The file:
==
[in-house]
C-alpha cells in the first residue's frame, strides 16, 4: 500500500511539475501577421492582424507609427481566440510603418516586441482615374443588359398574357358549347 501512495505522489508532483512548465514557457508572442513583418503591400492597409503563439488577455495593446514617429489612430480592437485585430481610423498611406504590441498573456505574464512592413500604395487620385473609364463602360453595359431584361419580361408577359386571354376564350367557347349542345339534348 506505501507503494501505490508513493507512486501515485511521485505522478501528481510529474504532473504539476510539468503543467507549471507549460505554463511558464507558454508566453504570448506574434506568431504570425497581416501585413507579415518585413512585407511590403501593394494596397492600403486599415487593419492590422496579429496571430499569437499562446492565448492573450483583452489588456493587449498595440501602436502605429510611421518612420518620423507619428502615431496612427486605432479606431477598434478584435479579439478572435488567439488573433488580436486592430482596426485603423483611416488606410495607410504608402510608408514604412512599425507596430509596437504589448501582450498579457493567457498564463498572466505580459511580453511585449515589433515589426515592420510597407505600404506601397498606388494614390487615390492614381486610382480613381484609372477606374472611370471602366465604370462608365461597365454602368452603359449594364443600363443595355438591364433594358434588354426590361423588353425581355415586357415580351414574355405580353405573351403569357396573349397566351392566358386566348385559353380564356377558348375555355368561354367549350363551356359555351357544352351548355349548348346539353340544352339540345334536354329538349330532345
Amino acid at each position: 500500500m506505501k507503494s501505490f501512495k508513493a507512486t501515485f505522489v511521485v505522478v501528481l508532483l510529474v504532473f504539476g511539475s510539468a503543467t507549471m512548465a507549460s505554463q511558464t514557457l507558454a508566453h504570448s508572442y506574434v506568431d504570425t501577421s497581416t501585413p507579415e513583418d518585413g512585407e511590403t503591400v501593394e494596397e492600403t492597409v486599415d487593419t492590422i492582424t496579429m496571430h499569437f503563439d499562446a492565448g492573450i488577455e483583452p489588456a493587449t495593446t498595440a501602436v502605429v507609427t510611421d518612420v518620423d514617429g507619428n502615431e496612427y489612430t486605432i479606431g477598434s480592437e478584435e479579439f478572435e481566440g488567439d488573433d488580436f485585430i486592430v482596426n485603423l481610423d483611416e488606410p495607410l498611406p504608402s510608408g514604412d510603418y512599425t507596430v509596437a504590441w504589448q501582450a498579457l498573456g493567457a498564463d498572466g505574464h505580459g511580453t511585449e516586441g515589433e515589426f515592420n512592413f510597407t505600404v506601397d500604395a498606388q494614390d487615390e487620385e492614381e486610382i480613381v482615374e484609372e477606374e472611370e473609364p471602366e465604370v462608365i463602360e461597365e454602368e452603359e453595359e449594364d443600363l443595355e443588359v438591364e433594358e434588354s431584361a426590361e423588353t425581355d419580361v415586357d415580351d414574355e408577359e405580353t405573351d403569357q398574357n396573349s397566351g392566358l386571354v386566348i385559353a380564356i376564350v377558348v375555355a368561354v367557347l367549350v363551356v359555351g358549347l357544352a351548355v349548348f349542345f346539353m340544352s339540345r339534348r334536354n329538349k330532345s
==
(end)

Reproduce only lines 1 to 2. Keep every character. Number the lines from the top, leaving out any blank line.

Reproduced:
[in-house]
C-alpha cells in the first residue's frame, strides 16, 4: 500500500511539475501577421492582424507609427481566440510603418516586441482615374443588359398574357358549347 501512495505522489508532483512548465514557457508572442513583418503591400492597409503563439488577455495593446514617429489612430480592437485585430481610423498611406504590441498573456505574464512592413500604395487620385473609364463602360453595359431584361419580361408577359386571354376564350367557347349542345339534348 506505501507503494501505490508513493507512486501515485511521485505522478501528481510529474504532473504539476510539468503543467507549471507549460505554463511558464507558454508566453504570448506574434506568431504570425497581416501585413507579415518585413512585407511590403501593394494596397492600403486599415487593419492590422496579429496571430499569437499562446492565448492573450483583452489588456493587449498595440501602436502605429510611421518612420518620423507619428502615431496612427486605432479606431477598434478584435479579439478572435488567439488573433488580436486592430482596426485603423483611416488606410495607410504608402510608408514604412512599425507596430509596437504589448501582450498579457493567457498564463498572466505580459511580453511585449515589433515589426515592420510597407505600404506601397498606388494614390487615390492614381486610382480613381484609372477606374472611370471602366465604370462608365461597365454602368452603359449594364443600363443595355438591364433594358434588354426590361423588353425581355415586357415580351414574355405580353405573351403569357396573349397566351392566358386566348385559353380564356377558348375555355368561354367549350363551356359555351357544352351548355349548348346539353340544352339540345334536354329538349330532345